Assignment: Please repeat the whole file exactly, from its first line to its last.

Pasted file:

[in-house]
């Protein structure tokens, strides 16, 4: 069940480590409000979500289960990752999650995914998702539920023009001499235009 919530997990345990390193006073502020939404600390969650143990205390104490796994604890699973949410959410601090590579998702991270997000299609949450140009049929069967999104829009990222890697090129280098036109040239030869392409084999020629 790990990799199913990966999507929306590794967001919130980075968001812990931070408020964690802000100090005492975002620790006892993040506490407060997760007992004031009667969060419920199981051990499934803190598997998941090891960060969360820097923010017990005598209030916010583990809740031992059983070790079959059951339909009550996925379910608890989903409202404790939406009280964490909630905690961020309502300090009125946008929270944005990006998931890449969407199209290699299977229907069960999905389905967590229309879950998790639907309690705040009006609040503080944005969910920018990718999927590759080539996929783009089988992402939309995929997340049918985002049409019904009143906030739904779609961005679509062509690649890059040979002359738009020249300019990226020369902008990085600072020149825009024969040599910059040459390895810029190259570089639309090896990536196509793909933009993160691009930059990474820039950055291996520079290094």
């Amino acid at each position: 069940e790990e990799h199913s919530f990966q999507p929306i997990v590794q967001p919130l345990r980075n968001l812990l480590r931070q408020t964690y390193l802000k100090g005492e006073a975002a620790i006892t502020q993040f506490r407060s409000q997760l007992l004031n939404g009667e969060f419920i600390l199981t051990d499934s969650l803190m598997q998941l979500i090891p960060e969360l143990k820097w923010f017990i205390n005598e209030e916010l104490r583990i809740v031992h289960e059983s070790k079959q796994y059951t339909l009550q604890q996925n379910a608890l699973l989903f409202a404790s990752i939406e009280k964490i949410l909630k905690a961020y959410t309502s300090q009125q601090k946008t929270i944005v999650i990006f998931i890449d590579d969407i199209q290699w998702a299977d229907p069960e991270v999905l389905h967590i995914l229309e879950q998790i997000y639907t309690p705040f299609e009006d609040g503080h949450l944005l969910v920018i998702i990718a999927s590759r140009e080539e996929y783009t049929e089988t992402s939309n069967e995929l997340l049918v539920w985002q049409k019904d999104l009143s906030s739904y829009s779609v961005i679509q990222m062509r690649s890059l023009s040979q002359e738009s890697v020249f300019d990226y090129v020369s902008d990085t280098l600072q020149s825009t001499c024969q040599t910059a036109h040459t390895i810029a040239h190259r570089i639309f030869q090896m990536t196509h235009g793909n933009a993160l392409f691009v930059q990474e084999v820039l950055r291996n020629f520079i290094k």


[in-house]
């Protein structure tokens, strides 16, 4: 069940480590409000979500289960990752999650995914998702539920023009001499235009 919530997990345990390193006073502020939404600390969650143990205390104490796994604890699973949410959410601090590579998702991270997000299609949450140009049929069967999104829009990222890697090129280098036109040239030869392409084999020629 790990990799199913990966999507929306590794967001919130980075968001812990931070408020964690802000100090005492975002620790006892993040506490407060997760007992004031009667969060419920199981051990499934803190598997998941090891960060969360820097923010017990005598209030916010583990809740031992059983070790079959059951339909009550996925379910608890989903409202404790939406009280964490909630905690961020309502300090009125946008929270944005990006998931890449969407199209290699299977229907069960999905389905967590229309879950998790639907309690705040009006609040503080944005969910920018990718999927590759080539996929783009089988992402939309995929997340049918985002049409019904009143906030739904779609961005679509062509690649890059040979002359738009020249300019990226020369902008990085600072020149825009024969040599910059040459390895810029190259570089639309090896990536196509793909933009993160691009930059990474820039950055291996520079290094």
């Amino acid at each position: 069940e790990e990799h199913s919530f990966q999507p929306i997990v590794q967001p919130l345990r980075n968001l812990l480590r931070q408020t964690y390193l802000k100090g005492e006073a975002a620790i006892t502020q993040f506490r407060s409000q997760l007992l004031n939404g009667e969060f419920i600390l199981t051990d499934s969650l803190m598997q998941l979500i090891p960060e969360l143990k820097w923010f017990i205390n005598e209030e916010l104490r583990i809740v031992h289960e059983s070790k079959q796994y059951t339909l009550q604890q996925n379910a608890l699973l989903f409202a404790s990752i939406e009280k964490i949410l909630k905690a961020y959410t309502s300090q009125q601090k946008t929270i944005v999650i990006f998931i890449d590579d969407i199209q290699w998702a299977d229907p069960e991270v999905l389905h967590i995914l229309e879950q998790i997000y639907t309690p705040f299609e009006d609040g503080h949450l944005l969910v920018i998702i990718a999927s590759r140009e080539e996929y783009t049929e089988t992402s939309n069967e995929l997340l049918v539920w985002q049409k019904d999104l009143s906030s739904y829009s779609v961005i679509q990222m062509r690649s890059l023009s040979q002359e738009s890697v020249f300019d990226y090129v020369s902008d990085t280098l600072q020149s825009t001499c024969q040599t910059a036109h040459t390895i810029a040239h190259r570089i639309f030869q090896m990536t196509h235009g793909n933009a993160l392409f691009v930059q990474e084999v820039l950055r291996n020629f520079i290094k």